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Justices answer certified question on fault

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After revising a certified question received from the federal court, Indiana Supreme Court justices answered the question in the affirmative.

The U.S. District Court for the Southern District of Indiana sent the following question for the justices to answer: “Whether, in a crashworthiness case alleging enhanced injuries under the Indiana Products Liability Act, the finder of fact shall apportion fault to the person suffering physical harm when that alleged fault relates to the cause of the underlying accident.”

The question comes from a case involving a federal lawsuit filed by Nicholas Green against Ford Motor Co. under the Indiana Product Liability Act. Green claims Ford was negligent in its design of the vehicle’s restraint system. While he was driving, Green left the road, hit a guardrail, rolled the car, and the resulting injuries left him a quadriplegic. He’s seeking to excluded any evidence of his alleged contributory negligence on the grounds that anything he did to make the car leave the road isn’t relevant to whether Ford’s negligent design caused him to suffer injuries he wouldn’t have otherwise suffered.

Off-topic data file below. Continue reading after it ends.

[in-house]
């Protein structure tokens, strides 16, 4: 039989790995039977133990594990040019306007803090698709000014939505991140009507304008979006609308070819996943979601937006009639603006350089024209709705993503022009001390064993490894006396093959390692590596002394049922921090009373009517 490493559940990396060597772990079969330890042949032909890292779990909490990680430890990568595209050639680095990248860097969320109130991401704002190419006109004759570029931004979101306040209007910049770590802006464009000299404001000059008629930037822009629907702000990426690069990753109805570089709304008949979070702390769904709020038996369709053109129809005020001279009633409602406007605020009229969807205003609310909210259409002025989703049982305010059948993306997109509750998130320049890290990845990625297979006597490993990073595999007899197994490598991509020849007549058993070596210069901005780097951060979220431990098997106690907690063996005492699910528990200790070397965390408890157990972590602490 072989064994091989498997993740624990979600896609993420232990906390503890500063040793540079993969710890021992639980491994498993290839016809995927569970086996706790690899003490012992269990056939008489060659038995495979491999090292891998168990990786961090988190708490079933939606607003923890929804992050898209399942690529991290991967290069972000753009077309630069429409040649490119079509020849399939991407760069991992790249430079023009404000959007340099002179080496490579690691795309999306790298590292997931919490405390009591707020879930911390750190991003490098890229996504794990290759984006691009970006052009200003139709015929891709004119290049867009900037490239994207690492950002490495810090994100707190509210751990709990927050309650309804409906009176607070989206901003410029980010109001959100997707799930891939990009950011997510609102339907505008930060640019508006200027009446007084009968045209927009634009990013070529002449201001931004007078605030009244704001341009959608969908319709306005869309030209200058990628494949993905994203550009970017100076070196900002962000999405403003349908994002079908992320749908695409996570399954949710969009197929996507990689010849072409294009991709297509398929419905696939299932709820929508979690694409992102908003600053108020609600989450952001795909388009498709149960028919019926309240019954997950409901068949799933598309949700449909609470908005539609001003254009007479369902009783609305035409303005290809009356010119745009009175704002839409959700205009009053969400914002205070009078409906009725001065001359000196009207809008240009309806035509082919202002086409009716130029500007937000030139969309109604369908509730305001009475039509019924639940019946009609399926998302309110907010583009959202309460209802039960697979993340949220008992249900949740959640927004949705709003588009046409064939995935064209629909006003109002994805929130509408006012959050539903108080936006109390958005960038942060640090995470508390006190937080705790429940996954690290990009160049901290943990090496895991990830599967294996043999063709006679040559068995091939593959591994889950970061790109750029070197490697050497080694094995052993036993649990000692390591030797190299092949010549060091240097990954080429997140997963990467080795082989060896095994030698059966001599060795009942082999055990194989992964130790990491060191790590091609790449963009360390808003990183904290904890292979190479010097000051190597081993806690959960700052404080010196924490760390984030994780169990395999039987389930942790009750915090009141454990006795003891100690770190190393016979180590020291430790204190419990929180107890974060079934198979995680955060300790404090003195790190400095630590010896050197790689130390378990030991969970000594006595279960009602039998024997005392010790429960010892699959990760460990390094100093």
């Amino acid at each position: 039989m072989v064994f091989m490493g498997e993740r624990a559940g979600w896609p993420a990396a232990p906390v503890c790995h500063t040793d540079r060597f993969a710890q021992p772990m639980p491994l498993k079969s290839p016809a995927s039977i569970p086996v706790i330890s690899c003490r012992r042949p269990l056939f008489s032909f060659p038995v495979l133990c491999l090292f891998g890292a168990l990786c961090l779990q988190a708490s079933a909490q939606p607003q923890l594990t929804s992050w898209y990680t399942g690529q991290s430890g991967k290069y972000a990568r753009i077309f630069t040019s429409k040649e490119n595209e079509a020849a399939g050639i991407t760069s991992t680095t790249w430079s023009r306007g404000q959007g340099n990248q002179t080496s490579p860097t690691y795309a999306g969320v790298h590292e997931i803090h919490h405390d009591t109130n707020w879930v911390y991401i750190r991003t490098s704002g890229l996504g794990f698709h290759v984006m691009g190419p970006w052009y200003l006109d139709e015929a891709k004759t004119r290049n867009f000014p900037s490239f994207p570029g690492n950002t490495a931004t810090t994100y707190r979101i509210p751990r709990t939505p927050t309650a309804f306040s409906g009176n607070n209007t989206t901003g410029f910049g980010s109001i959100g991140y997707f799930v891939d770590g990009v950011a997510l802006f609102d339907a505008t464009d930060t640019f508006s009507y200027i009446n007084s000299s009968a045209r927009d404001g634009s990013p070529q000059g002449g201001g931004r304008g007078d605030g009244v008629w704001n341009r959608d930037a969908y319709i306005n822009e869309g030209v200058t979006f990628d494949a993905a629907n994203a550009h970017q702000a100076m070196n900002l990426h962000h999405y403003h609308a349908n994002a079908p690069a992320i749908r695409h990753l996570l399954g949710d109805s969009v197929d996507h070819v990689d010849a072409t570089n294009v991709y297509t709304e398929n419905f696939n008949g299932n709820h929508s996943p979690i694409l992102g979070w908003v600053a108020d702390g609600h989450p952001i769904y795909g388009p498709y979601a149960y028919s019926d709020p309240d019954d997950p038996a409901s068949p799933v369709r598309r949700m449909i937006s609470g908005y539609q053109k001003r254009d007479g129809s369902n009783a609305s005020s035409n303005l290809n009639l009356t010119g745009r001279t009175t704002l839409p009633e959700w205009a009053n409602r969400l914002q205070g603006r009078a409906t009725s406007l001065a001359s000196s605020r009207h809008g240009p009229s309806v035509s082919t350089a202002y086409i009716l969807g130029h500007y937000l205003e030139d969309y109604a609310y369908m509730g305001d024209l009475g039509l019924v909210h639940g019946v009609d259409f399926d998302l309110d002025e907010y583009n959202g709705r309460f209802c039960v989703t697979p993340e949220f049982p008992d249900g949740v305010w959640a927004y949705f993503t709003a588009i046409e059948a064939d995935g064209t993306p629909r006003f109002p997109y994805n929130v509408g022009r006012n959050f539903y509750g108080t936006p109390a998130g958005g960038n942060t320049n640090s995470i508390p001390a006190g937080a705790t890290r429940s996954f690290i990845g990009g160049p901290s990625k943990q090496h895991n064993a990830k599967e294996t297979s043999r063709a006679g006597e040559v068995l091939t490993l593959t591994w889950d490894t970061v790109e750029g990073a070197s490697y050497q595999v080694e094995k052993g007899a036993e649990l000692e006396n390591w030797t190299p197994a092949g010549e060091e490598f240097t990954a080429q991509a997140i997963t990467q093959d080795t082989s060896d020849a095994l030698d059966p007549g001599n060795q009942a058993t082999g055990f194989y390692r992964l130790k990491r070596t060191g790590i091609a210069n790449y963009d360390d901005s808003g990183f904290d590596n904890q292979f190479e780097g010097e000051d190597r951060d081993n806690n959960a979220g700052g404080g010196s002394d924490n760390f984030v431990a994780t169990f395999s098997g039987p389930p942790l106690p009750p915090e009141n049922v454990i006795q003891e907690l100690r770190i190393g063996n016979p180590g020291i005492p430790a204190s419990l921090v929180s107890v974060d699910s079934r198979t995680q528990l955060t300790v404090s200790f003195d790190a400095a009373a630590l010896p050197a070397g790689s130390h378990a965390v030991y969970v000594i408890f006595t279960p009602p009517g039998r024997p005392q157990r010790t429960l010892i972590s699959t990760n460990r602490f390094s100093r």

In Nicholas Green v. Ford Motor Company, No. 94S00-1007-CQ-348, the justices examined the “Crashworthiness Doctrine” explained in the 8th Circuit Court of Appeals case, Larsen v. General Motors Corp., 391 F.2d 495, 502 (8th Cir. 1968), as well as caselaw from Indiana on the theory of crashworthiness presented in Larsen. Previous rulings have held that claims for enhanced injuries based on alleged uncrashworthiness have been viewed as separate and distinct from the circumstances relating to the initial collision or event, wrote Justice Brent Dickson.

The justices acknowledged the logical appeal to extend this analysis to view any negligence of a claimant in causing the initial collision as irrelevant in determining liability for the “second collision,” but two things lead to a different conclusion, he wrote.